Due to his opposition to Israel’s alliance with Great Britain and France in the Sinai campaign of 1956, Yellin-Mor, along with Uri Avneri and his friends from Lehi Boaz Evron, Shlomo Ben Shlomo, Yaakov Yardor and others, founded the political group “Semitic Action” (HaPeulah Hashemit), and worked diligently to publish a platform under the title “The Hebrew Manifesto” (Haminshar Haivri ), which for the first time presented the option of establishing a Palestinian state alongside the State of Israel. The group published Etgar, a bi-weekly political-literary magazine which ran until 1967. Yellin-Mor, as editor, recruited young writers such as Meir Wieseltier, Dalia Ravikovitch, Mazim Gilan, Dan Almagor, Ehud Ben Ezer among others. Avneri said that Yellin-Mor, with his enviable mastery of Hebrew, was the best editor he has ever met. He also noted his remarkable talent for raising money from donors, which kept the paper afloat.
In 1960, at the height of the honeymoon period between Israel and France, Yellin-Mor and his friends from Semitic Action established the “Committee for a Free Algeria,” and contacted underground fighters who were fighting against French colonial rule in the North African country. Lehi, the infamous “Stern Gang,” had garnered respect among members of the world’s underground movements and the Algerians were interested in knowing if they could receive help and guidance from its veterans.
After the Six Day War, Yellin-Mor became one of the leaders of the Israeli peace camp, calling for the return of the captured territories and the establishment of a Palestinian state alongside Israel. He was not afraid to act with the reviled members of the Israeli Communist Party (Rakah) and sign petitions against IDF actions in the territories, which raised strong opposition among the public.
In September 1971, he traveled to the Soviet Union, which had forbidden Israelis to visit, in a special six-member delegation sponsored by Rakah.
During this period, Yellin-Mor made his living by editing a daily financial newspaper published by his friend from the underground, the advertiser Eliezer Zurabin. He wrote political columns and personal memoirs in Haaretz and was a popular writer in a Yiddish newspaper in New York that was close to the Chabad movement, Der Algemeiner Journal.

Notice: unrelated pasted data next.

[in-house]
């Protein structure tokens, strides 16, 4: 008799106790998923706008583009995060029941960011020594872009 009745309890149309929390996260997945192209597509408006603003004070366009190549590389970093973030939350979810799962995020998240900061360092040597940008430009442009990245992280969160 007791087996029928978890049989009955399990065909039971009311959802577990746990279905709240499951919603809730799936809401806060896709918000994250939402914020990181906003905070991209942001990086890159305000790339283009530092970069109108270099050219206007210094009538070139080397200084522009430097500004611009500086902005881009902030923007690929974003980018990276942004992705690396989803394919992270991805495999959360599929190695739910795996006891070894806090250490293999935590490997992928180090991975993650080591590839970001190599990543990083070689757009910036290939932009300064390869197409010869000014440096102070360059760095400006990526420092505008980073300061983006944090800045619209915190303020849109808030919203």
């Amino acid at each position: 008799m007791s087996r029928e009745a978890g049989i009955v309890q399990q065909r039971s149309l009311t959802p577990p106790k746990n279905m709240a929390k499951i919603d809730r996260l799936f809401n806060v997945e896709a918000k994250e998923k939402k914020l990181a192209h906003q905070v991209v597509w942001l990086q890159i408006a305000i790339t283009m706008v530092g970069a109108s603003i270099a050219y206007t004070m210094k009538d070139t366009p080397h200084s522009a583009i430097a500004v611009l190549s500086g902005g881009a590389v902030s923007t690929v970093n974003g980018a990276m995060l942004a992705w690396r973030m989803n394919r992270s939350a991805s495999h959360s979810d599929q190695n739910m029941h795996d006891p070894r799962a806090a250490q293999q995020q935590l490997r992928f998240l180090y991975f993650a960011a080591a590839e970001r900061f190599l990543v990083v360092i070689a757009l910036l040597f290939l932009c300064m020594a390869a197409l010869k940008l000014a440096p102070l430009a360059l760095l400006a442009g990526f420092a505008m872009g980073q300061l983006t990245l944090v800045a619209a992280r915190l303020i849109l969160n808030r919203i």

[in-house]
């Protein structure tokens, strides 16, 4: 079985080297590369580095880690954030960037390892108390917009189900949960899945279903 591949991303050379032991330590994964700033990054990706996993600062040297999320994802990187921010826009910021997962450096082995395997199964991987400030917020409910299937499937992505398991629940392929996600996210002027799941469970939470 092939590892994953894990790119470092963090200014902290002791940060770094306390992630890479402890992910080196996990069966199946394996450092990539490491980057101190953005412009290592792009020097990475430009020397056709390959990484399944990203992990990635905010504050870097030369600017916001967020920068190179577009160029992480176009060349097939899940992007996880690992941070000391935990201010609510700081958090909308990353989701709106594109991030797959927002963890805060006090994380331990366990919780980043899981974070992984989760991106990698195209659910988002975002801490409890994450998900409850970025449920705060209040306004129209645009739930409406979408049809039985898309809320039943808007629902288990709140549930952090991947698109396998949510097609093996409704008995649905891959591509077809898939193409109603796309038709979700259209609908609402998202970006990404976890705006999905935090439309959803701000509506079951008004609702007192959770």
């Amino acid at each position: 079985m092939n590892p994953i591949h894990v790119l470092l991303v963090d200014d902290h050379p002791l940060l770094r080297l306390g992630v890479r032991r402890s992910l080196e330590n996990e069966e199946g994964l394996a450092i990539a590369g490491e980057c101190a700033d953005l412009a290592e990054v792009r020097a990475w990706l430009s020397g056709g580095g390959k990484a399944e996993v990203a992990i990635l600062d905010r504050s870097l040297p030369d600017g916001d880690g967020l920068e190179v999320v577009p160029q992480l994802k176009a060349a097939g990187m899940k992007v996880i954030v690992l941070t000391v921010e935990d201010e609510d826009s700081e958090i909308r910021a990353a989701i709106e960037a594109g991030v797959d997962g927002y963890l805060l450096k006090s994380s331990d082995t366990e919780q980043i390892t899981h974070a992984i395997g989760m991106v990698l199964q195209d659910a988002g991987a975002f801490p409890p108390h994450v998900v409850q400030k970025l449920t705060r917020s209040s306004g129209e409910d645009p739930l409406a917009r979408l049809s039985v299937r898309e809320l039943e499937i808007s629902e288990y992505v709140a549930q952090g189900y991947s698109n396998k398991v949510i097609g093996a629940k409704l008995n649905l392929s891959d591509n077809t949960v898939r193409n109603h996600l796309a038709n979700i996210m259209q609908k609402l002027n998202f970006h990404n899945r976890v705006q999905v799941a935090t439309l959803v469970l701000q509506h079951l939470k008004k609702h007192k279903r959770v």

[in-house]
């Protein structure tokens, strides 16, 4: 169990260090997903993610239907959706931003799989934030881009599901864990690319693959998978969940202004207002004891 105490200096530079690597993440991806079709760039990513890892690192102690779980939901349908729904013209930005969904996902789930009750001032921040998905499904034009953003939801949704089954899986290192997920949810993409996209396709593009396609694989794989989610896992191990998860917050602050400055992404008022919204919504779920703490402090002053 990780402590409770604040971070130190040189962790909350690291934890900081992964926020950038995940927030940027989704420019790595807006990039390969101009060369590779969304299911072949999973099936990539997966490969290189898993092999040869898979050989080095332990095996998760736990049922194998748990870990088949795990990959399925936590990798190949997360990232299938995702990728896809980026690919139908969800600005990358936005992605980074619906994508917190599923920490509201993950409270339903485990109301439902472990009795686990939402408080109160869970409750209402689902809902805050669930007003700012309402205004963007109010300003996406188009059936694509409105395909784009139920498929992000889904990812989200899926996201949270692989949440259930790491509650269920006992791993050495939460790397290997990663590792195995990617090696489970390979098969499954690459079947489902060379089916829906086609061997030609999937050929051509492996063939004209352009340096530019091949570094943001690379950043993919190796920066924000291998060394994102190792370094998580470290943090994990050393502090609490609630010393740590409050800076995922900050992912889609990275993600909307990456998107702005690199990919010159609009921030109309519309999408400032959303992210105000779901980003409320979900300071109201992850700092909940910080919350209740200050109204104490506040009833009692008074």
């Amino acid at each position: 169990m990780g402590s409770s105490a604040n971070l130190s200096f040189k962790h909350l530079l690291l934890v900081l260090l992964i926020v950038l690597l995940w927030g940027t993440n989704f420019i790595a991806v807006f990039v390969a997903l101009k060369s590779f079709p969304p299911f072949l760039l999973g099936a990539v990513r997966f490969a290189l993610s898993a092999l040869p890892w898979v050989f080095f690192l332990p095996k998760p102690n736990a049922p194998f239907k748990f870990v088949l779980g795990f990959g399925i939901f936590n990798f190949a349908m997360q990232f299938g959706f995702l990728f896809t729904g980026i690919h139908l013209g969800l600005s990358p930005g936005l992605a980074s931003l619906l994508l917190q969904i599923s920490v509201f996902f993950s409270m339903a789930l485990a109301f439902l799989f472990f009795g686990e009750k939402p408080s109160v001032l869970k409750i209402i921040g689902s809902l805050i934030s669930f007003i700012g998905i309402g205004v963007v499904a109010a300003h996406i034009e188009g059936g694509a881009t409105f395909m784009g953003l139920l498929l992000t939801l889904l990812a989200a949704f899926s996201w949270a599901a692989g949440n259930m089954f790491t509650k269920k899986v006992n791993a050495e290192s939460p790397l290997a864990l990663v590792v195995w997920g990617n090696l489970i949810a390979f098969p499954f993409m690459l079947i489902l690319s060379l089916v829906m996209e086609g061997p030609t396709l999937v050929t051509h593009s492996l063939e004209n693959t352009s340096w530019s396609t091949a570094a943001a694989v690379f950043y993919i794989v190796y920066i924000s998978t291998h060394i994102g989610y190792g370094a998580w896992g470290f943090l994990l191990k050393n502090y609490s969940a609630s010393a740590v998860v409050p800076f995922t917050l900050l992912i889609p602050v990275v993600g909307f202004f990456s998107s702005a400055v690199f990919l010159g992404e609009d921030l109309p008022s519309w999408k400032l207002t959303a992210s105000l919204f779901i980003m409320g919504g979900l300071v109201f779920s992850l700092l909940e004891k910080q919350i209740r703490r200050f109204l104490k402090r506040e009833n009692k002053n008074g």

Those same years the estrangement between Yellin-Mor and his friends from Lehi grew into a hatred on their part for their former commander. He was vilified, ostracized and persecuted, while a minority remained true to him throughout. With Eldad and his followers it was a rift that never healed. He and Shamir maintained a strong friendship for years. When Shamir was elected Speaker of the Knesset, Yellin-Mor came to his office and the two shared a long embrace. When he died on February 18, 1980, Shamir eulogized him at the grave: “The heart weeps for the great talent that did not find the right channel.”
Yellin-Mor was a man with a healthy sense of humor who could hold his liquor, and who enjoyed good food and good conversation. Nevertheless, throughout his life, he was a tough and loyal warrior to his cause, who did not bend or give in but also avoided holding grudges. When it was decided to recognize the service of Lehi members in the underground for the purposes of pension funds, it was Yellin-Mor who had to issue each one of them, even those who had attacked and slandered him, a certificate of membership, a task he completed without hesitation.
Yellin-Mor did not understand those who were unable to comprehend his shift from revisionism to communism, from the extreme right to the extreme left, from his support for a Greater Israel controlling both banks of the Jordan River to his adoption of the principle of “two states for two peoples”. In a letter from September 9, 1974 to the journalist Yossi Ahimeir which was published in the journal Ha-umma, Yellin-Mor wrote:
“In my opinion, every person must always fight for the cause he sees as central to the life of his society. More than thirty years ago I believed with all my heart that the achievement of freedom, independence and political sovereignty was the determining factor for our future. I was sure that if we failed in this mission, there would be no revival of our people, not in Israel or the Diaspora … I therefore would have given my life to achieve this greater goal. We succeeded. We have in our hands the tool to do much for our future. On the condition that this achievement is not a brief episode. I therefore believe, once again, with all my heart, that in our time, the greatest and most sacred goal is to register the existence of the State of Israel as a fact, acceptable to the world, an indisputable fact. This we can achieve only through peace with our neighbors, through a historic reconciliation with them. For the achievement of this goal, – on which I believe, the life of my people and country depends – I am willing to sacrifice a great deal, as I was then …Therefore it is not I who must answer the question, why do I follow the path I follow. Others, must answer: Why have their brains become overgrown with rust? What has polluted their minds? Why has their understanding frozen in time?”
Nathan Yellin-Mor’s personal archives are preserved at the National Library of Israel